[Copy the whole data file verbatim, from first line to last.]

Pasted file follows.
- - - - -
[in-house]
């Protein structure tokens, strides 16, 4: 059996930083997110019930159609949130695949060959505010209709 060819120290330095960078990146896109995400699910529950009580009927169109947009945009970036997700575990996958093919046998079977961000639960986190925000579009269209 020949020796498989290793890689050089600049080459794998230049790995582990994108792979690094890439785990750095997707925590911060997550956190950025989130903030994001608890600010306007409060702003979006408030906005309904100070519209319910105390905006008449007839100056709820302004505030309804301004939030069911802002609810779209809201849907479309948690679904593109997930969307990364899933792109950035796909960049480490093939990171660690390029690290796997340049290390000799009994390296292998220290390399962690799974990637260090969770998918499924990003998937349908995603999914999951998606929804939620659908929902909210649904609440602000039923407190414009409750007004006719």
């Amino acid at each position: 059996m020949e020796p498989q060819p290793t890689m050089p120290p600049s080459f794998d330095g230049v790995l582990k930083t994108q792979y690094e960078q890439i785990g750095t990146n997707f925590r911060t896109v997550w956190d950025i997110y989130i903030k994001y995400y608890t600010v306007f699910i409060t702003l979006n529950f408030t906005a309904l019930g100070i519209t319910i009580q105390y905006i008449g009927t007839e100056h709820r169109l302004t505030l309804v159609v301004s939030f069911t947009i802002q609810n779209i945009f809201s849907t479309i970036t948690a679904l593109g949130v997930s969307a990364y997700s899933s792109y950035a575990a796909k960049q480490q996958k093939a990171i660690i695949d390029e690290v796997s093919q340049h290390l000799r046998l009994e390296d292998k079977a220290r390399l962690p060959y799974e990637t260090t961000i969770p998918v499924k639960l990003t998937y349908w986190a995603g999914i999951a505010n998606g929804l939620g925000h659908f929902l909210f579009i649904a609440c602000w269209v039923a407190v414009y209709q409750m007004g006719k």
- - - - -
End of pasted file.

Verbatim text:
[in-house]
């Protein structure tokens, strides 16, 4: 059996930083997110019930159609949130695949060959505010209709 060819120290330095960078990146896109995400699910529950009580009927169109947009945009970036997700575990996958093919046998079977961000639960986190925000579009269209 020949020796498989290793890689050089600049080459794998230049790995582990994108792979690094890439785990750095997707925590911060997550956190950025989130903030994001608890600010306007409060702003979006408030906005309904100070519209319910105390905006008449007839100056709820302004505030309804301004939030069911802002609810779209809201849907479309948690679904593109997930969307990364899933792109950035796909960049480490093939990171660690390029690290796997340049290390000799009994390296292998220290390399962690799974990637260090969770998918499924990003998937349908995603999914999951998606929804939620659908929902909210649904609440602000039923407190414009409750007004006719």
């Amino acid at each position: 059996m020949e020796p498989q060819p290793t890689m050089p120290p600049s080459f794998d330095g230049v790995l582990k930083t994108q792979y690094e960078q890439i785990g750095t990146n997707f925590r911060t896109v997550w956190d950025i997110y989130i903030k994001y995400y608890t600010v306007f699910i409060t702003l979006n529950f408030t906005a309904l019930g100070i519209t319910i009580q105390y905006i008449g009927t007839e100056h709820r169109l302004t505030l309804v159609v301004s939030f069911t947009i802002q609810n779209i945009f809201s849907t479309i970036t948690a679904l593109g949130v997930s969307a990364y997700s899933s792109y950035a575990a796909k960049q480490q996958k093939a990171i660690i695949d390029e690290v796997s093919q340049h290390l000799r046998l009994e390296d292998k079977a220290r390399l962690p060959y799974e990637t260090t961000i969770p998918v499924k639960l990003t998937y349908w986190a995603g999914i999951a505010n998606g929804l939620g925000h659908f929902l909210f579009i649904a609440c602000w269209v039923a407190v414009y209709q409750m007004g006719k």